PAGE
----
Elementary propositions are the constituent parts of complex or ordinary propositions. That is to say, ordinary propositions can be analyzed into more basic kinds of propositions, which can be further analyzed into the most fundamental parts, until no further analysis is possible. Once we reach the point where no further analysis is possible, then we have what Wittgenstein calls the elementary proposition
. The elementary proposition puts us into direct contact with the world because they are logical pictures
of atomic facts. Atomic facts are the smallest constituent parts of more complex facts. We are in direct contact with the world, because the smallest analyzable proposition, the elementary proposition, puts us in contact with the smallest analyzable fact - the atomic fact (facts exist in the world).
An elementary proposition is the simplest kind of proposition, and it is made up of names (T 4.22). What is a name? "A name cannot be dissected any further by means of a definition: it is a primitive sign (T 3.26)." Names refer to objects in the world, and objects are simple (T 3.203, 2.02). While it is true that elementary propositions are the simplest kind of proposition, they can be analyzed or broken into smaller parts; however, these parts are no longer called propositions, they are called names
. Hence, a complete analysis of a proposition is the following: Complex proposition -------> elementary proposition -------> and finally, names
Nowhere does Wittgenstein come up with an example of an elementary proposition or name. According to Norman Malcolm, when he asked Wittgenstein about this, Wittgenstein said that it was not his job as a logician to decide whether this thing or that was a simple or complex thing. His thinking was that this was an empirical matter and it was not up to him. However, to be fair Wittgenstein understood the problem and makes reference to it in the Notebooks on page 68 (Fann, p. 12).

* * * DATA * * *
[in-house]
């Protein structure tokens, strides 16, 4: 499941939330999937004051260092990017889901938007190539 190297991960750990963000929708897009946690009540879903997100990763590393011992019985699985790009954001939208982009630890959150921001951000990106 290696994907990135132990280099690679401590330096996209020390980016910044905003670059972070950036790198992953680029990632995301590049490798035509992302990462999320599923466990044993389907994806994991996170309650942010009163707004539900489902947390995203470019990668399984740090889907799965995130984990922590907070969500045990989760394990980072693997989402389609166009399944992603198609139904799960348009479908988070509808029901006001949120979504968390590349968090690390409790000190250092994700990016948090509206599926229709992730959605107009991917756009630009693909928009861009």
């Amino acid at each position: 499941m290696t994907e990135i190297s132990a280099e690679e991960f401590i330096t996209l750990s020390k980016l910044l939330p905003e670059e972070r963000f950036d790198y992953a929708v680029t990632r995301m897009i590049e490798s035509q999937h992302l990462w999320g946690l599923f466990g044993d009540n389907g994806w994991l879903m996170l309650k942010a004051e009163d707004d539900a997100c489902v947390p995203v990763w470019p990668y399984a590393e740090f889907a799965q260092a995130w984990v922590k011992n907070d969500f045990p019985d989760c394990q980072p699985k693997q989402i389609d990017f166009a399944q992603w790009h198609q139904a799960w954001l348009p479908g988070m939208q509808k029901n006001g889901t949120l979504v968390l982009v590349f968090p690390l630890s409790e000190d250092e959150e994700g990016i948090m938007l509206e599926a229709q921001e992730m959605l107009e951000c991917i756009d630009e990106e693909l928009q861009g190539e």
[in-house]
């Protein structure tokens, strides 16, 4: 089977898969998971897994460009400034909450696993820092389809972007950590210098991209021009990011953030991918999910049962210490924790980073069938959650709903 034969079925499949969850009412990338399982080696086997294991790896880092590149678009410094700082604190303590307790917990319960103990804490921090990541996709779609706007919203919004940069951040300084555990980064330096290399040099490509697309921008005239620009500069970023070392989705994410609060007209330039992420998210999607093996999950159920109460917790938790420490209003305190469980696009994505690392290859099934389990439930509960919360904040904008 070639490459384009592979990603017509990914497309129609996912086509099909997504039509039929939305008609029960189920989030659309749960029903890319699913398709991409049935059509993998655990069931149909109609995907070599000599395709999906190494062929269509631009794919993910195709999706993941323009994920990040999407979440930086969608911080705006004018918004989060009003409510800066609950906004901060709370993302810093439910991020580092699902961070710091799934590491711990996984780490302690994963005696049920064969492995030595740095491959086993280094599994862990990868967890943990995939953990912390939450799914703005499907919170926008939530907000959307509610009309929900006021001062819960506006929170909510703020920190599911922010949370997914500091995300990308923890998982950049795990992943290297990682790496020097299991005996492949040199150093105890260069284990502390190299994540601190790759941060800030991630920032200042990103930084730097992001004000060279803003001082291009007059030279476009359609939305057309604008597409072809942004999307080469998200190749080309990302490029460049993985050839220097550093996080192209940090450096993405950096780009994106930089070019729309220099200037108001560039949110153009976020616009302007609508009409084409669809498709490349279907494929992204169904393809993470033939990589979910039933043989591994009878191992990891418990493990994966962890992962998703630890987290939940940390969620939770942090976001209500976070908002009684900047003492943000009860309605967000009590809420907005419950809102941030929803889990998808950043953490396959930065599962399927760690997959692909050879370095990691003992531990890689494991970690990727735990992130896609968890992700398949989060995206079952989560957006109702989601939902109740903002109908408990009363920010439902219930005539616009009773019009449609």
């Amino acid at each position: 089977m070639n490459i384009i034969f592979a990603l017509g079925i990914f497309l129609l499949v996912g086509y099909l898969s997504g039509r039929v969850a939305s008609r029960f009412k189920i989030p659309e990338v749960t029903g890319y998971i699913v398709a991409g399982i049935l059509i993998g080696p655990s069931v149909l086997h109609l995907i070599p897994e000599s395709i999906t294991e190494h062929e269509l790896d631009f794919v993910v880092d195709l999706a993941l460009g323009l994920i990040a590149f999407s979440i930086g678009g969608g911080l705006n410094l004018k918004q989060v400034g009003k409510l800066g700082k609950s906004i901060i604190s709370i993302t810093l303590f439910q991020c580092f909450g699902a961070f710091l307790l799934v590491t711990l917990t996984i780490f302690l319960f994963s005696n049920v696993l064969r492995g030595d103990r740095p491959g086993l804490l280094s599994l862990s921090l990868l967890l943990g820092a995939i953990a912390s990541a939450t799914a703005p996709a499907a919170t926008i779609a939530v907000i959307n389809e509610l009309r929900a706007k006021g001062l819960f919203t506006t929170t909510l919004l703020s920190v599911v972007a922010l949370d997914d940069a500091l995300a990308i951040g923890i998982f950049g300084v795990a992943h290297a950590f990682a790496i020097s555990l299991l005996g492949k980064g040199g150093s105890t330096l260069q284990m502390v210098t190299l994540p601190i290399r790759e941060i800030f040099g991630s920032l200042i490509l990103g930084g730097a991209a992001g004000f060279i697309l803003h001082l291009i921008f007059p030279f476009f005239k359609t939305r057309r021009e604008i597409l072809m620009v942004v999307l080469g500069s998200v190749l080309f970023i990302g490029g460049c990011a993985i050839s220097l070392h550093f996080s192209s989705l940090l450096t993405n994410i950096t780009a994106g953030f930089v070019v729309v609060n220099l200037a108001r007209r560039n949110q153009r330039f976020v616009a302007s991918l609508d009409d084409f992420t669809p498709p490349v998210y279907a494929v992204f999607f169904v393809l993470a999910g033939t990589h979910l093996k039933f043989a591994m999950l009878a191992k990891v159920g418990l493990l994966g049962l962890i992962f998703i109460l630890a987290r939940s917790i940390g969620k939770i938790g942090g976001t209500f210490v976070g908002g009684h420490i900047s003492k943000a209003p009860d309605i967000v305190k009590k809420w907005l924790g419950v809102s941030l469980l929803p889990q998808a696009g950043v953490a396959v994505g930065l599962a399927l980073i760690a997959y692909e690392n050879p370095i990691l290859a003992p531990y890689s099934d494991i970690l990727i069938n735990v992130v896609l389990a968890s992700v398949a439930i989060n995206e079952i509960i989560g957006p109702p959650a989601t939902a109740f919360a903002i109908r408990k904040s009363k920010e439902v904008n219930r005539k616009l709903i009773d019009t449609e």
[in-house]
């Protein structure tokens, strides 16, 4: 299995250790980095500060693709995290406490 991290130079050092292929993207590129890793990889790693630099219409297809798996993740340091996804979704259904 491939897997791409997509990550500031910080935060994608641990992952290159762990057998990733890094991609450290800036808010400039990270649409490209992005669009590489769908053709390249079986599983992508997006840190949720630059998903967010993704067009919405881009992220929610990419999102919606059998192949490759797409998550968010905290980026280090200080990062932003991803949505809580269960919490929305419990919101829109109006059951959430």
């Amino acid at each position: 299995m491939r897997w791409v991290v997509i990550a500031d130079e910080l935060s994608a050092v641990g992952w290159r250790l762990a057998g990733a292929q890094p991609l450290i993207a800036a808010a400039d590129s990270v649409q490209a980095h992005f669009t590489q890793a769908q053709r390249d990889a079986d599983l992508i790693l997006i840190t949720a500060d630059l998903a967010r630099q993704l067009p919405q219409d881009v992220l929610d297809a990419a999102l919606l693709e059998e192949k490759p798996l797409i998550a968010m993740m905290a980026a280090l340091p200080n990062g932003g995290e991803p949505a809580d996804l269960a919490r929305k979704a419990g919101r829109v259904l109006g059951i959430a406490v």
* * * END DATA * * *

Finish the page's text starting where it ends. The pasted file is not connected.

So what we have then is the following: Complex propositions
can be analyzed into the most basic kind of proposition - called elementary propositions
. Elementary propositions are made up of simple terms called names
. He concludes that names
must refer to objects in the world, that is, the object is its referent
. If the referent does not exist, then the proposition is senseless.
The idea that names must refer to objects is a view that goes all the way back to Augustine, and this is the view of Wittgenstein in the Tractatus
; and it's this view that he criticizes in the Philosophical Investigations
. However, remember that language in part does
name objects, but it does more than just name objects - much more. This can be seen (the naming of objects) in the primitive language-game that Wittgenstein describes in paragraph 2 of the Investigations. Moreover, we observe the use of ostensive definitions when we teach a child the use of words like pencil, cow, car, cat, etc. Therefore, we want to be careful in making the claim that language does not use the ostensive definition model - it does, or that Wittgenstein completely abandons this idea, he doesn't. It is just that this view (the view that language names objects) is a very narrow description of language.
So what we have then is the following: Complex propositions can be analyzed into the most basic kind of propositions - called elementary propositions. Elementary propositions are made up of simple terms called names. He concludes that names must refer to objects in the world, that is, the object is its referent. If the referent does not exist, then the proposition is senseless. One question that naturally arises from Wittgenstein's thinking is the following: we often make reference to things that do not exist, and yet we understand the sense of the proposition - how is this possible? After all we refer to Hobbits, witches, little green monsters, and yet they do not exist. We understand because we understand the concepts - not because they point to some object
; and we understand because propositions present a picture, and these pictures either mirror reality or they do not.